Thankfully, Nasa and Tsukasa don’t need much aid from others to bring the laughs. The mere act of sightseeing or trying foods together brings out some silly expressions and not-that-common sense sort of thoughts regarding their personal tastes and thought processes. Neither Nasa or Tsukasa hold anything back whenever either does or say something questionable, showcasing how blunt they can be regarding certain life choices. This adds to their endearing sides, showcasing that even a minor snag can be conquered with the right amount of love in their hearts.

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Whether you hear it in Japanese or English, the voices of Nasa and Tsukasa match well with their personalities. Both Enoki and Aguilar bring out many silly heartfelt one-liners, with enough cheese that’s as tasty as they are artery-clogging. Meanwhile, Kitō and Landa counter with their own sweet flavor-y performances, squeezing out an extra amount of dorkiness when the time calls for it. Although we haven’t heard the English version as of this writing, Serizawa delivers one gem of a comedic line after another as Kaname.

Animated by Seven Arcs (Sekirei, Dog Days), TONIKAWA stays true to Hata’s original character designs. There’s a good emphasis on their adorable features, and their comedic expressions when they become flustered will leave many people snickering. However, one cannot help but feel that its color palette is slightly dim for a rom-com. Despite its cheerful tone, the way certain scenes lack a proper brightness leaves me to question the decision behind why it visually doesn’t pop with the same sweetness as its emotional counterpart.

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Endō’s score is slightly minimalistic for the most part, as it keeps the comedy in a sturdy area. One can easily hear inspirations from comedic songs and melodies throughout the soundtrack, especially a certain “Shave and a Haircut”-like sounding track during the most goofiest of moments. Opening theme “Koi no Uta” by Tsukasa’s seiyuu Kitō is not just one of this season’s most beautiful anisongs, but it has one of the dopest beats you’ll find in any show of Fall 2020. Series closer “Tsuki to Hoshizora” by KanoeRana is fairly decent, though it does match well with the show’s cute aura.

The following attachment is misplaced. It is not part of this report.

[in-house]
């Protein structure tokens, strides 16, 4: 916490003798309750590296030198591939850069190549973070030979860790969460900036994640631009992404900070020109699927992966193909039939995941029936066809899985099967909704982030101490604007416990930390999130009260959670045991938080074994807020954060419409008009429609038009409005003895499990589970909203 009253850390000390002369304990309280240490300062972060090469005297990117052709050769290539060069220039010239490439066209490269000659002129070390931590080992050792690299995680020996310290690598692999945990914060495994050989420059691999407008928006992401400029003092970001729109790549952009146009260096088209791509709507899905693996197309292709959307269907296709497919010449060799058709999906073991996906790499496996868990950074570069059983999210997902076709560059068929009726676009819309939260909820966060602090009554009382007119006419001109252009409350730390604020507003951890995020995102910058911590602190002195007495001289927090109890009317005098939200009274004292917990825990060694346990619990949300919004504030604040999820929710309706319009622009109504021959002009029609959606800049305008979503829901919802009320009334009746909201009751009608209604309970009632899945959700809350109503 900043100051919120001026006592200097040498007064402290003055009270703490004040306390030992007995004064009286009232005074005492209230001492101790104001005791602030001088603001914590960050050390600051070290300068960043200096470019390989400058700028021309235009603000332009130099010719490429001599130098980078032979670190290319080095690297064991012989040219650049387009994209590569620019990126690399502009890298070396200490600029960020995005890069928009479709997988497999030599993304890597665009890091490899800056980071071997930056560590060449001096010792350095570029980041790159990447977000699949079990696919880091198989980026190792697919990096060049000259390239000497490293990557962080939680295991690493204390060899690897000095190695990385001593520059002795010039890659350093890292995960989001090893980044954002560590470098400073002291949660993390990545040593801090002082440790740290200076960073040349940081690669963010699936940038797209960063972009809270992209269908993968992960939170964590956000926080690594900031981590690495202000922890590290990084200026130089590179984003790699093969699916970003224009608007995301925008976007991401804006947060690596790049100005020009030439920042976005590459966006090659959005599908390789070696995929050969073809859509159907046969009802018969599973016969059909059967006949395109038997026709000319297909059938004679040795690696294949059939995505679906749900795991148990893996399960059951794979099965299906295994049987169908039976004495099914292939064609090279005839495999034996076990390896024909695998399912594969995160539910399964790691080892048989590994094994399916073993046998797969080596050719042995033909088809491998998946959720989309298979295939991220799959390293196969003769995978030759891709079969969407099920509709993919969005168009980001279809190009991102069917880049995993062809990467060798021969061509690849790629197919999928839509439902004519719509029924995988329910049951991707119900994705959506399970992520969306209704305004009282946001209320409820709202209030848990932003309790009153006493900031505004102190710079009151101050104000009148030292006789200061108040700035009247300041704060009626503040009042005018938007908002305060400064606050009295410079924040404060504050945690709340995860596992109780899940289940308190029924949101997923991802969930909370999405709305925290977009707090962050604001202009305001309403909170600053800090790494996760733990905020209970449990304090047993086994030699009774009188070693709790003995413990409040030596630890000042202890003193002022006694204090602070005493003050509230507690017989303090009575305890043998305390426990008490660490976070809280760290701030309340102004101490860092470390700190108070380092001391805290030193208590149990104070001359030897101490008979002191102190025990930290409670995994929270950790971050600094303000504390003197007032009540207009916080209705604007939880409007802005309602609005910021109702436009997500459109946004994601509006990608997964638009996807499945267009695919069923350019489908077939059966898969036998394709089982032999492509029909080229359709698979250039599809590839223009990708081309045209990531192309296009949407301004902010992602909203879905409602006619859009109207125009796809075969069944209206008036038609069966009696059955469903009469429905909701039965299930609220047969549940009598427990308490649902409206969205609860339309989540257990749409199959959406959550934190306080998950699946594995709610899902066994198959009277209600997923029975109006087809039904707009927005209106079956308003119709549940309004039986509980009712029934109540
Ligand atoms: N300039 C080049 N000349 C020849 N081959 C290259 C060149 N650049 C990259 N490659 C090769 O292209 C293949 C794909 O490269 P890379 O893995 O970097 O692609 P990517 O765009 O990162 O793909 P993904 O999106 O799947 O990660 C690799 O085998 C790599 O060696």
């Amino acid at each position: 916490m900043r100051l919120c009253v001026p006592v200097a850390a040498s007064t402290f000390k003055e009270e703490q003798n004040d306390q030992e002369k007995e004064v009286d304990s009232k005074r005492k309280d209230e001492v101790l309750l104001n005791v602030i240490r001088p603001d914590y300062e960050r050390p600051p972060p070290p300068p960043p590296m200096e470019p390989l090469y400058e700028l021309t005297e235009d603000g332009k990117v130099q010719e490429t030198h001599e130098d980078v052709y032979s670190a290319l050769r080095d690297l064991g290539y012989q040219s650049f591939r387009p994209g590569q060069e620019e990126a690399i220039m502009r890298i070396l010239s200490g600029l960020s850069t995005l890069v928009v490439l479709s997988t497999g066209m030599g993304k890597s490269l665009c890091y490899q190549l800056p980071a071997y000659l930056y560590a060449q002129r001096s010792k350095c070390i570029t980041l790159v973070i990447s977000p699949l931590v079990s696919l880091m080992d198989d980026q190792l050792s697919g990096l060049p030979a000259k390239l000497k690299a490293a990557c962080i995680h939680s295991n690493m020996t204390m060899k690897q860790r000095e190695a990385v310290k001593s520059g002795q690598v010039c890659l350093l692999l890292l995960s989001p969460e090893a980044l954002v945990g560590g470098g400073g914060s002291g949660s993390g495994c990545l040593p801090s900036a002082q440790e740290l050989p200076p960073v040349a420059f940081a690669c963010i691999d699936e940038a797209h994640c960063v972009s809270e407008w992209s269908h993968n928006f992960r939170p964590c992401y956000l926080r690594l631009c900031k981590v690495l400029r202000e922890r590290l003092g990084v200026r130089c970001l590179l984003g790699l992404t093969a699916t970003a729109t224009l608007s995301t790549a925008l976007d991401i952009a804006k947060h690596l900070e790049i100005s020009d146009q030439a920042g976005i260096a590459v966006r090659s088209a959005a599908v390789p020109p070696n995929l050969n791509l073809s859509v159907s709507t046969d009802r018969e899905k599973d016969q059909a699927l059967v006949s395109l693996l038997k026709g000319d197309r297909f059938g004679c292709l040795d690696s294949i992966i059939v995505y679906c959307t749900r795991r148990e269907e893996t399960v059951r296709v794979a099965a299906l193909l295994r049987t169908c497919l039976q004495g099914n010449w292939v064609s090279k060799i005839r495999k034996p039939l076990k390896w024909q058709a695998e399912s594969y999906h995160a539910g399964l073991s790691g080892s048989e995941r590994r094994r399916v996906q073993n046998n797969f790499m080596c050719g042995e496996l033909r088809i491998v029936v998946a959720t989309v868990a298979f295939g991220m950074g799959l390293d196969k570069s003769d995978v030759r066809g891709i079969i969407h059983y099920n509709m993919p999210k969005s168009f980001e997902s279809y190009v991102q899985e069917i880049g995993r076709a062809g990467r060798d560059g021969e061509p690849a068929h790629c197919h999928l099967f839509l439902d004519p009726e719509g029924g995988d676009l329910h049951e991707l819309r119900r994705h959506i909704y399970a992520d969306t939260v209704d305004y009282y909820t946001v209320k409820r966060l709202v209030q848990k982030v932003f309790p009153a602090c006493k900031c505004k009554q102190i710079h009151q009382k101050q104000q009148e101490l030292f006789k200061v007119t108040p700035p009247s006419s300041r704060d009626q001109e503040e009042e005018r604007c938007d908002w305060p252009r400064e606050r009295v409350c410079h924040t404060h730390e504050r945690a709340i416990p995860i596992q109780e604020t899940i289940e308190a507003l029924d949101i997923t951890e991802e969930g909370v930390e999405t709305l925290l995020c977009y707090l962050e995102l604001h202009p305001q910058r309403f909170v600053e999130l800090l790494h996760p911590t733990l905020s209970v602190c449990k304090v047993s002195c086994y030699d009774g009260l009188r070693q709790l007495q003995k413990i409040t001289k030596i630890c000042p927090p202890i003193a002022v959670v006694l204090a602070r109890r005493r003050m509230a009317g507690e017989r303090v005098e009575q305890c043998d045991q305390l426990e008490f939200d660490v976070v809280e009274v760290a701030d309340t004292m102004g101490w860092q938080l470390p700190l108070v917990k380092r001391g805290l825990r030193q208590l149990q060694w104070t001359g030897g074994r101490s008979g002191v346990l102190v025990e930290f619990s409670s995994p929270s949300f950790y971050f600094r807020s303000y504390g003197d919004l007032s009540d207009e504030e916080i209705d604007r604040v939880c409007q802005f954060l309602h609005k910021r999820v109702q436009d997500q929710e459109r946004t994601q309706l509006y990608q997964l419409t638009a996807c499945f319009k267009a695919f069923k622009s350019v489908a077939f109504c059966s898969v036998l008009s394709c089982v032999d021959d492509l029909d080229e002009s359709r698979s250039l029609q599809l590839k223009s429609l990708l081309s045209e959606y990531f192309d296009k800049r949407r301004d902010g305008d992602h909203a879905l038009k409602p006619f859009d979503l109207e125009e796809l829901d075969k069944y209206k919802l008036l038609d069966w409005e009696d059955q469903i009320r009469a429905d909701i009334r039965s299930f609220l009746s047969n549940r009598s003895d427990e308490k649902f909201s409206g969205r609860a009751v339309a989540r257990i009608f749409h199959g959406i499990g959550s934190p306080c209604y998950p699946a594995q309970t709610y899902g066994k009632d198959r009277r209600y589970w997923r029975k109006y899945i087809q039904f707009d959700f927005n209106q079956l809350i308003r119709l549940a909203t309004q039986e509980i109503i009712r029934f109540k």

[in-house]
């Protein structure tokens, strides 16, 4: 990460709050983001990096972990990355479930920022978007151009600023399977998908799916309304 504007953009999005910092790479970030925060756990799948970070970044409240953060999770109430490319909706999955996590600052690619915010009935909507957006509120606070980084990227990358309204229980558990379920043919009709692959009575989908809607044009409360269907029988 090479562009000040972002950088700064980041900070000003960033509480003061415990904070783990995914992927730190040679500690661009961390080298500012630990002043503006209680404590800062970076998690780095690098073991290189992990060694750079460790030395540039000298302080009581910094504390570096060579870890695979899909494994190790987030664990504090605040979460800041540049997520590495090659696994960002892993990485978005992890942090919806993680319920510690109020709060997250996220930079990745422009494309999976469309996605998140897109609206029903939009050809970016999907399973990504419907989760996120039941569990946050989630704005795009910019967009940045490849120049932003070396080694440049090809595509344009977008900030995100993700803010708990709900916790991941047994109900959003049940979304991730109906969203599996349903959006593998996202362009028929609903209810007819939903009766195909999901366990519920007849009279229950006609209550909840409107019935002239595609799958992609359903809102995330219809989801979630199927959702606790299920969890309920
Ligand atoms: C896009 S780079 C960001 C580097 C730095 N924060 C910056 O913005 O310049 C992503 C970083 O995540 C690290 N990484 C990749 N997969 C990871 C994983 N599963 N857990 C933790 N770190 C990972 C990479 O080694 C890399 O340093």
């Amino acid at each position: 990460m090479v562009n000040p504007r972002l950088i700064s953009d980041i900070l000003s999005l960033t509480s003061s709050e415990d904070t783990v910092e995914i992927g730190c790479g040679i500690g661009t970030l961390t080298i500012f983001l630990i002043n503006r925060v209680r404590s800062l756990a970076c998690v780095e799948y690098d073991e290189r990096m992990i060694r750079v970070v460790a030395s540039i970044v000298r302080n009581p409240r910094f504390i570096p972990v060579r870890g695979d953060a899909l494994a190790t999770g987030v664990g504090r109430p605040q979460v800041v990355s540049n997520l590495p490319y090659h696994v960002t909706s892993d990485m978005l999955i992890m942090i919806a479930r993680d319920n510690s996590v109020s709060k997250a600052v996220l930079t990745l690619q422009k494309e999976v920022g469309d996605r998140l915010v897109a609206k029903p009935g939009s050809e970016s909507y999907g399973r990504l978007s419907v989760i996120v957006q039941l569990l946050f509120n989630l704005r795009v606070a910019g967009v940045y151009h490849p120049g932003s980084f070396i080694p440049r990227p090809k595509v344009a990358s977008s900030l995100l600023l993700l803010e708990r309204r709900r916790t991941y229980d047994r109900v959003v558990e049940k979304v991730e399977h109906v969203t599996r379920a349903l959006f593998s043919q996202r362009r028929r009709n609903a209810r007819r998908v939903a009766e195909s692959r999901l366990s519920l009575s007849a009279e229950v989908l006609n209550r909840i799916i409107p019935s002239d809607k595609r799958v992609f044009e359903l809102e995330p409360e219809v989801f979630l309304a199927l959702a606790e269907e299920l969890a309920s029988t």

It may take TONIKAWA: Over The Moon For You a couple of episodes to fully get going, but — a lot like Kaguya-sama: Love is War — the hilarity hits hard and nonstop once viewers become accustomed to the story and its surroundings. Nasa and Tsukasa are adorable, endearing, and incredibly funny to watch in action. Yes, it may borrow some tropes from other rom-coms, but with Hata’s trademark magic sprinkled all over it, you’ll find yourself in hysterics over its gags, punchlines, and red-faced expressions. However, if there’s one thing that TONIKAWA does surprisingly well, it’s create a couple that anyone would aspire to be like. Basically, if you can be as happy as Nasa and Tsukasa in a relationship, then you’re doing all kinds of right in the art of romance!

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TONIKAWA: Over The Moon For You can be viewed on Crunchyroll and VRV. Episodes 1-9 were observed for this review. Promotional consideration provided by Ellation.